Unable to Successfully Execute `vm-support` Script on ESX 3.5

I’ve had several issues with PSOD on ESX hosts during SRM tests. This will have nothing to do with the PSOD or SRM at all but with my attempts to deal with VMware support.

I attempted to execute `vm-support` script to gather the logs while opening a support case with VMware. I noticed I wasn’t able to actually finish the script, it would create the directory and hang after collecting 28k of data. `ps` output showed two incidences of support scripts running and in an Uninterruptable Sleep state (STAT code D). Also in a zombie state was ‘modprobe usb-storage’ and ‘find /proc -type f’.

Hardware is IBM HS21XM Blades.  I have quite a few of these blades, of slightly different hardware models, in use.  I found that every single one of the blades in one particular chassis exhibited the same behavior.  Fortunately, this chassis is not in my production data center.  I updated firmware and BIOS on all of the blades with no change.  I also disabled the onboard USB storage device, again with no change.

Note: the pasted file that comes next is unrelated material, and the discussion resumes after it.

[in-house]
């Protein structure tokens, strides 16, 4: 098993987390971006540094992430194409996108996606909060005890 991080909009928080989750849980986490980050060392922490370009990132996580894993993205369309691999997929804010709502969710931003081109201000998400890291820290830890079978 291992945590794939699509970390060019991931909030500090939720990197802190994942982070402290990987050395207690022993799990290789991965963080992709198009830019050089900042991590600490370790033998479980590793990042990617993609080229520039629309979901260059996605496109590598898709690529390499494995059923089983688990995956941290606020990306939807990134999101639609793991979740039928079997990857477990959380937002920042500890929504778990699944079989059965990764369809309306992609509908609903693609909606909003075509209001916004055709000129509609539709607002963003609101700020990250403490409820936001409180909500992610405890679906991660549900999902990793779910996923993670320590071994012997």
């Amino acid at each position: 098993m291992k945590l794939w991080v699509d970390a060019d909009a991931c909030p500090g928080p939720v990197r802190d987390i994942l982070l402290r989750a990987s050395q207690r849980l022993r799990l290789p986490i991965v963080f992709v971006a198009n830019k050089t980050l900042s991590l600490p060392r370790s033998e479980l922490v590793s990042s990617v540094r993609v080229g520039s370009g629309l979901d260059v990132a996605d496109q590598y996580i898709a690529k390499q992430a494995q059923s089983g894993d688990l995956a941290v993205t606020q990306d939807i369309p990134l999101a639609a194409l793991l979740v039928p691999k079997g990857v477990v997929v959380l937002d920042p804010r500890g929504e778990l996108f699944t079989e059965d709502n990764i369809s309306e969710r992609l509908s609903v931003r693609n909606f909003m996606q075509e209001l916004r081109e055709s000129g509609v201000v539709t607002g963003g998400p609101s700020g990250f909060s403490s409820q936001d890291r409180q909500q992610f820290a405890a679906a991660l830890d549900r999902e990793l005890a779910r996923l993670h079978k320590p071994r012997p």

Going back to software, I started looking at the collection of zombie processes for clues.  The modprobe process was zombied on all of my hosts.  The find process consistently hung when attempting to execute `vm-support`.  Reading the code on the support script I could see were it was collection files in /proc, this makes perfect sense.  Turning towards USB, I chased down the usb-storage module and attempted to blacklist the module by creating /etc/modprobe.d/blacklist and making the blacklist entry.  After reboot I found this is no longer a valid configuration, at least not in ESX.  Some research turned up the gem that allowed me to not load the usb-storage module, entering the following at the end of /etc/modules.conf:

install usb-storage /bin/true

Reboot proved that this successfully blacklisted loading of the module.  At this point I manually ran a `find` command in /proc and did not hang.  Executing `vm-support` performed collection as expected.

Now, troubleshooting the PSOD remains but at least I have logs.

Initially VMware was suggesting this might be due to IRQ sharing as noted this a KB article.  I noted that there was no large difference in the interrupt requests between cpu0 and any of the others.  I did not remove reference to usb-uhci and am not experiencing any further issues.

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